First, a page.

Many artists, including The Dixie Chicks, Brad Paisley, and Travis Tritt, have cut Scott’s songs. Patty Loveless’s recording of “You’ll Never Get Out of Harlan Alive,” on her recent Mountain Soul album, is a favourite of Scott’s and one on which he played. “Patty changed some of the chords, changed some of the words, and really made it her own. I like the timelessness quality of her version.”
“There is a fine line between bluegrass and country music and my family came down on the country side. If country radio played it, I heard it and in those days, country radio played the Osborne Brothers and Jim and Jesse. I heard Emmylou’s Roses in the Snow, and started reading the names on that album- Skaggs, Rice, Jerry Douglas- and I just went from there. I started messing around with other musicians, getting together at festivals. New Grass Revival- bluegrass musicians who had their ears open to the world, to blues, rock, reggae- was also an influence. Old & In the Way introduced me to Peter Rowan,” Scott states.
Scott is eagerly anticipating releasing a re-recording of that lost first album. While unsure of when it will be available, he is excited having these songs finally heard. [Note: Those re-recorded songs were released as Theatre of the Unheard in 2003.]
When asked for a personal, defining bluegrass moment, Tim O’Brien doesn’t hesitate. “I saw Doc Watson on a public television broadcast- Doc, by himself, at the Berkley Folk Festival. I decided I had to do that. Once I went through that doorway, I found more doors that led me to other people- Ralph Stanley, Bill Monroe, blues artists, Doc’s father-in-law, Gaither Carlton. I got lost in that hallway for awhile.”
A few years ago, O’Brien started his own record label, Howdy Skies, on which both Songs From the Mountain and Real Time were released. “It is important to own your own stuff, to grab control. I’ve made records and it ends up with someone else owning them. You need to own your own publishing. The artist is usually responsible for promoting and organizing the project, so why not own it?” After twenty-five years of touring, O’Brien would like to, as he puts it, “cut back a bit and concentrate on recording projects. I’d like to but it is hard to do.”
The most glorious advantage of being involved in bluegrass during the early years of this young century is the opportunity to bask in the incredible diversity of musicianship currently available under the ever-expanding banner of ‘bluegrass.’ Tim O’Brien and Darrell Scott are two musicians who, while forging their own paths, eagerly and reverently embrace and enhance our music.
Subsequent to my interview with Tim O’Brien, I remembered that I had neglected to ask him about his participation in a John Hartford tribute event that occurred last November; selections from the performance were released on Blue Plate Music with the title A Tribute to John Hartford- Live from Mountain Stage and include Tim and Kathy Mattea interpreting “Gentle on My MInd,” Hartford’s classic song. I e-mailed Tim and asked him to reflect on the recorded event. To my delight, and I hope yours, his response follows and goes well beyond what I asked him to comment upon:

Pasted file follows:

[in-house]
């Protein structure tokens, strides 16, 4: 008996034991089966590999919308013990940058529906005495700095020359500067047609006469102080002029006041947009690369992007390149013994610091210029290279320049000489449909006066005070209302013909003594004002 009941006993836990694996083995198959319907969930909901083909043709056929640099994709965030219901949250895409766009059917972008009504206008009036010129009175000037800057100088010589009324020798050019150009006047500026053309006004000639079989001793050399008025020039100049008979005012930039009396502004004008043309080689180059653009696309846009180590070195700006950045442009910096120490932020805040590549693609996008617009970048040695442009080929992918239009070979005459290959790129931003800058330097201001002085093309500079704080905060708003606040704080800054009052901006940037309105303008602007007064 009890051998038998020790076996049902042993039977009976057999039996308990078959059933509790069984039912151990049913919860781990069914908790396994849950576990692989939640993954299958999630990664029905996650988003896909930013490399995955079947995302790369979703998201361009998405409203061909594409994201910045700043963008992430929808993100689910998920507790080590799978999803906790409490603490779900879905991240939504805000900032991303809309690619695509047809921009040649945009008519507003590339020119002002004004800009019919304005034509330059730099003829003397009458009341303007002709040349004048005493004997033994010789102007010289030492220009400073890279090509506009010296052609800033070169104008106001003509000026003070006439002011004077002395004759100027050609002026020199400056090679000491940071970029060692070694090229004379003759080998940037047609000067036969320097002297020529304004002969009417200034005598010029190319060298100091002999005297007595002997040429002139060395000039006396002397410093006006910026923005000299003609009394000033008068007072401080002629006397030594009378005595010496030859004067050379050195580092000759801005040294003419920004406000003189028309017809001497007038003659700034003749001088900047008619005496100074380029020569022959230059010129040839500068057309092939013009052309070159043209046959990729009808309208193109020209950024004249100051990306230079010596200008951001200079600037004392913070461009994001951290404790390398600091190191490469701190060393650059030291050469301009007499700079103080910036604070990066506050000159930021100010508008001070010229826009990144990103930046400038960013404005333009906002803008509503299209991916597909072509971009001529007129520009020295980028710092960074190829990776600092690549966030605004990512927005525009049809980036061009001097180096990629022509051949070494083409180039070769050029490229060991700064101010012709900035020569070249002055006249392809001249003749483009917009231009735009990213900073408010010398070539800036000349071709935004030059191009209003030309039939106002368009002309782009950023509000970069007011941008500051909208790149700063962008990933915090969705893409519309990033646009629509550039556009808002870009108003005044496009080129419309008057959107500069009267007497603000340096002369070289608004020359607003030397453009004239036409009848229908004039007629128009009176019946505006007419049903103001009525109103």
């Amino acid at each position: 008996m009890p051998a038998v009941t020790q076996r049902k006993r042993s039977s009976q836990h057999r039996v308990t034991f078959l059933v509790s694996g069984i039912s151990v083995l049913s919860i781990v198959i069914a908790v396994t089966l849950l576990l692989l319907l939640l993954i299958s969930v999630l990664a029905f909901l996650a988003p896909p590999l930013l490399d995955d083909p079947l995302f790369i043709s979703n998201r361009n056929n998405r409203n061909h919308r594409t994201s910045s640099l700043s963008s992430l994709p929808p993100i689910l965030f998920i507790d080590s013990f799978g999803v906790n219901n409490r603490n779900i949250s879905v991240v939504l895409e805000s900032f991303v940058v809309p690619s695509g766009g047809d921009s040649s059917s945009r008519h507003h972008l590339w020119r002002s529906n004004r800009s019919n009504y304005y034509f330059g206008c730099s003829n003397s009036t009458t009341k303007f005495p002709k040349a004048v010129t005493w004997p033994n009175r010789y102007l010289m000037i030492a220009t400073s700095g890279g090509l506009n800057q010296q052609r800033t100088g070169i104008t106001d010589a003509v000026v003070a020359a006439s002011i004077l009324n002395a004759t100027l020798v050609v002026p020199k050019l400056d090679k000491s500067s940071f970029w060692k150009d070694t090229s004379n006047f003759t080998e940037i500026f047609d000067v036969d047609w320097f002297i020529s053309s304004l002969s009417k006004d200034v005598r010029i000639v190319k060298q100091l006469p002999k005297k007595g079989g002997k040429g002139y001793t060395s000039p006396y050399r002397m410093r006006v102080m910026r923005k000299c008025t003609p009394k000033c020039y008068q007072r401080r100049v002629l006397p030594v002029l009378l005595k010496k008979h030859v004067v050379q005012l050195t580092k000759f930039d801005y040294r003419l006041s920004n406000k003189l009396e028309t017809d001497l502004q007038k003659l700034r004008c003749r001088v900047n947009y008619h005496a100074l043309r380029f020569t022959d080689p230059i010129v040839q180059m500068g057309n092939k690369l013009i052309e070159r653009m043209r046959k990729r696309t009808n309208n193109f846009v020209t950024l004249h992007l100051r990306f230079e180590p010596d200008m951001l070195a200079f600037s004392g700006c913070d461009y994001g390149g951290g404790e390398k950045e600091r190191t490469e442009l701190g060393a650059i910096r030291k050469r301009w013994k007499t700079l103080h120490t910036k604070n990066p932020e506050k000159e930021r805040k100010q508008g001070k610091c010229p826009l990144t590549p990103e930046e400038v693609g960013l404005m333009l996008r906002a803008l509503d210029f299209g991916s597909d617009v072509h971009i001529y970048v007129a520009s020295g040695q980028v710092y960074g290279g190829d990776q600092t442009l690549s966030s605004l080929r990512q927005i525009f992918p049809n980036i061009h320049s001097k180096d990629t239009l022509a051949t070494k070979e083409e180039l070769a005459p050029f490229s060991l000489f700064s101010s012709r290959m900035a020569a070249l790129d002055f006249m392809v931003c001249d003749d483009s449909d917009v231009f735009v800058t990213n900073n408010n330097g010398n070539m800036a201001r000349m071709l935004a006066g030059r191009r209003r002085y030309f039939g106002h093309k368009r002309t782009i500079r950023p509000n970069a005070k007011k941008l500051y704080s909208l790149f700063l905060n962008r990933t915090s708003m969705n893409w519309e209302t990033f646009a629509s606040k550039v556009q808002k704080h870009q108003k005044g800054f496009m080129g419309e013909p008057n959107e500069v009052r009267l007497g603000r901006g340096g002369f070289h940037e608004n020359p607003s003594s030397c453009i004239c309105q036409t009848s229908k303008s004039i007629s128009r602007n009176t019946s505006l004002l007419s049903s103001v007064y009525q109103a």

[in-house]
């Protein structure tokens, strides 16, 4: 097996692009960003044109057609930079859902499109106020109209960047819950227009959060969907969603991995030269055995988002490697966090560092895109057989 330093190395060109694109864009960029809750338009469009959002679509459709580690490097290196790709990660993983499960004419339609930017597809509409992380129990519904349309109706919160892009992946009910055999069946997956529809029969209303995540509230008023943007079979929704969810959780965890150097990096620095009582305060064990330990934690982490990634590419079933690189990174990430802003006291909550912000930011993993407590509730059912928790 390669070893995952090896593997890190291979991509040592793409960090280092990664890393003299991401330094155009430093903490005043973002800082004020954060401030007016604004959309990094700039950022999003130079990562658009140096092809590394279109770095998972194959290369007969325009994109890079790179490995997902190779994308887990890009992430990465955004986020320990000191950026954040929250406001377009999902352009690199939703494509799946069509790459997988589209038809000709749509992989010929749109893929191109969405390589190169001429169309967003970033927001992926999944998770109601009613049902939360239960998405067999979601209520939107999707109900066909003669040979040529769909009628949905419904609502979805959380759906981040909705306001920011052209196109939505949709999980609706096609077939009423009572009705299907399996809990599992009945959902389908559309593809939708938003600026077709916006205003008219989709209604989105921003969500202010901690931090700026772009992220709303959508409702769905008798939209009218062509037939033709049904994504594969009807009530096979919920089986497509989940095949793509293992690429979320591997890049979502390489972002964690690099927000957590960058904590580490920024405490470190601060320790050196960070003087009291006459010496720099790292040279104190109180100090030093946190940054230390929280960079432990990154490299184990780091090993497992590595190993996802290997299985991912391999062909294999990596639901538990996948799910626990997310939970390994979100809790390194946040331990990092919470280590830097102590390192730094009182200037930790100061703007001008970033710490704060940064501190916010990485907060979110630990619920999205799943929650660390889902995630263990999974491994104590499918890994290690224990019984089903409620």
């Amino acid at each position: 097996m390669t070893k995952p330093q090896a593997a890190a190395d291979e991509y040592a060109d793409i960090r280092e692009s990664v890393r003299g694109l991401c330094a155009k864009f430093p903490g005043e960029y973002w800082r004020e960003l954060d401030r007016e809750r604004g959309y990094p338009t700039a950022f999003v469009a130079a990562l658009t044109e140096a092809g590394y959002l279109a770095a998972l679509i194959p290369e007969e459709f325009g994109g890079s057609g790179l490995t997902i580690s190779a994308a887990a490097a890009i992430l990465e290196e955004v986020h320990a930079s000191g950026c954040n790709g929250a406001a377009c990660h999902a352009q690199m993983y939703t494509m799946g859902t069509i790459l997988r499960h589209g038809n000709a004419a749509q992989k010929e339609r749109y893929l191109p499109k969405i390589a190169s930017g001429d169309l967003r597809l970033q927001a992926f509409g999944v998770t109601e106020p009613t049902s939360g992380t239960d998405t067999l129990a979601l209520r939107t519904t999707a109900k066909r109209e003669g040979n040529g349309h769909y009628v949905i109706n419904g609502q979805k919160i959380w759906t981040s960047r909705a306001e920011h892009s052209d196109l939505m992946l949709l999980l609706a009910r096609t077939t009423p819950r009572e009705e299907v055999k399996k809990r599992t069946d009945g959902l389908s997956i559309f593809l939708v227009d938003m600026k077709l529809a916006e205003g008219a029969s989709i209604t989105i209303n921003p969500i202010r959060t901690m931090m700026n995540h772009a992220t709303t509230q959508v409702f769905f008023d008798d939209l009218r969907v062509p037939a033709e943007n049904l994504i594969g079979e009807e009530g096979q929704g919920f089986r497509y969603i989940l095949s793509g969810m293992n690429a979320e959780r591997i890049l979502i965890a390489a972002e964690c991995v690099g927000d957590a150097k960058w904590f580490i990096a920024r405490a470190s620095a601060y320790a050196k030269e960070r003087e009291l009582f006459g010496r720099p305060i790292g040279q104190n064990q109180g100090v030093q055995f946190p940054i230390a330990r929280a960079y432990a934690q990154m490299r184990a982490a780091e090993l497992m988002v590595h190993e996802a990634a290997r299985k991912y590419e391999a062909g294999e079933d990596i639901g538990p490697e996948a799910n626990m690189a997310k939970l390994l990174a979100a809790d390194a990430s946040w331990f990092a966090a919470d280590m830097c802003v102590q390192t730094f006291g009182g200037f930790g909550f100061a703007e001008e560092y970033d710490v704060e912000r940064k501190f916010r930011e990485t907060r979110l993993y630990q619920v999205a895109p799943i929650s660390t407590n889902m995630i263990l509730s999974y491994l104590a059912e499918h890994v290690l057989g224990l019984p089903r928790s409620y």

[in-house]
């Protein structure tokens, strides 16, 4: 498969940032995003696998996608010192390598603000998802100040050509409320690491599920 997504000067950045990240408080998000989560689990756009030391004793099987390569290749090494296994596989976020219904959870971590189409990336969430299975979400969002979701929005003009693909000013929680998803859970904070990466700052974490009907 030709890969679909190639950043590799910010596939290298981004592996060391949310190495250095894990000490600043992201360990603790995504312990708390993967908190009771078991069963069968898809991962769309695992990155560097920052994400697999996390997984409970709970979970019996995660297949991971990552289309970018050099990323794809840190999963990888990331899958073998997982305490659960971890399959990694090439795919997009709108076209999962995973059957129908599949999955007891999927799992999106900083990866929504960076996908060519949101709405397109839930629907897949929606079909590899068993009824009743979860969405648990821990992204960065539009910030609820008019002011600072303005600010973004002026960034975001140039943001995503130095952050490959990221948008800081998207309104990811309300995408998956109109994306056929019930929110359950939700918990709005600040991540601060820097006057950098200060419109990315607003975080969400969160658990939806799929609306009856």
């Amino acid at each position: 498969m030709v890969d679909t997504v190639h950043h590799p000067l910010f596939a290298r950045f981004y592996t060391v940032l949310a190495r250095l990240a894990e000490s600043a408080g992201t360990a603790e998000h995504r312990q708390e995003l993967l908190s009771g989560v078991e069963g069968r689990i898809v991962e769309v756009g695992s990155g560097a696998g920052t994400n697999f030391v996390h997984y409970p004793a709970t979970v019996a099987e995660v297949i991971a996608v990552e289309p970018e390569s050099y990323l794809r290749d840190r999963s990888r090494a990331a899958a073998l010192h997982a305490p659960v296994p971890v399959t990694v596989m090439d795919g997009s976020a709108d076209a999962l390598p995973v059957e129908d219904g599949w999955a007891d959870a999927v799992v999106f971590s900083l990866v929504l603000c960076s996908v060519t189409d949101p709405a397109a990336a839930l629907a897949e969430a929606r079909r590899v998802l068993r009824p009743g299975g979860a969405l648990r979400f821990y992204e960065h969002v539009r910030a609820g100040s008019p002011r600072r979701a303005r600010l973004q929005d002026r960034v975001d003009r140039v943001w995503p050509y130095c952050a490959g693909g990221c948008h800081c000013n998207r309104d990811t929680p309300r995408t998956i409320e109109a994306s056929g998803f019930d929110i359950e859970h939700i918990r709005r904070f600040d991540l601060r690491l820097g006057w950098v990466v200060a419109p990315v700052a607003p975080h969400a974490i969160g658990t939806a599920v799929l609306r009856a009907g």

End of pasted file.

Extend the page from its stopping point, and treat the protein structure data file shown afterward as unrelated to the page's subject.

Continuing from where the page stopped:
Well, here we go…I think Hartford really appreciated all of us getting together on his behalf. I don’t know if it made it to the CD, [Note: It did.] but during his own segment, he said, “I know why everybody’s here. You all think I’m gonna croak..but we got the whole month of October is booked so I can’t do that.” He sang “Give Me The Flowers While I’m Living,” with his additions- “slip some goddamn lilies in my hand!”
It was great to see him hanging with Norman Blake and Vassar Clements again. The three of them jammed backstage. Wild double fiddle stuff.
The Mountain Stage show was a prelude to other such tributes, like a notable one at MerleFest that was the finale of the whole festival. The best tribute of all was the more than six weeks between his last show (April 7 near Austin, where he transcended the need to play his instruments) and his death June 4th. There was a constant stream of visitors to his home and to the hospital. He croaked out requests, we hung out and talked and played and sang for him. It was like a wake except he was there with us. I spent a few beautiful afternoons up there. Hospice at its best.
The memorial service was, of course, momentous. The Osborne Brothers, Earl Scruggs and his group, Gillian Welch, David Rawlings, Emmylou Harris, and many more sang and testified to his greatness. He had requested that I sing “Gentle on My Mind” at the end and I was honored. The band behind be was Jerry Douglas, Sam Bush, Alison Brown, Darrell Scott, Stuart Duncan (Vassar played during the run through but had to leave early to get to a gig), Mark Schatz, and Kenny Malone.
The steamboat General Jackson came by and blew its whistle. Hartford had purchased gallons of moonshine that were to be drank that day. After the burial lots of us went back and played more music.
I am still a-tingle thinking about that event which was ironically so life affirming. He changed things. We owe it to him to keep the music going in his memory. I’ll do my best.
One thought on “Tim O’Brien & Darrell Scott- The Power of the Unknown”
Thanks for re-posting your excellent review and interview with Tim. I was prepared to give The Crossing my album of the decade honor and then along came Tom Russell’s The Man From God Knows Where and I ended up giving them co-album of decade honors.
When JH passed it was a very sad time for those of us at the radio station. A colleague of mine produced a four hour tribute to John and many of the rest of us paid tribute to John on our shows, too. If I recollect, John’s wife (Marie?) passed within a few months of John.
I have a cool digi-album of images from Hartford, Seeger and Grisman at the Century Ballroom in Seattle, let me know if you would like a look.
Happy New Year, Donald.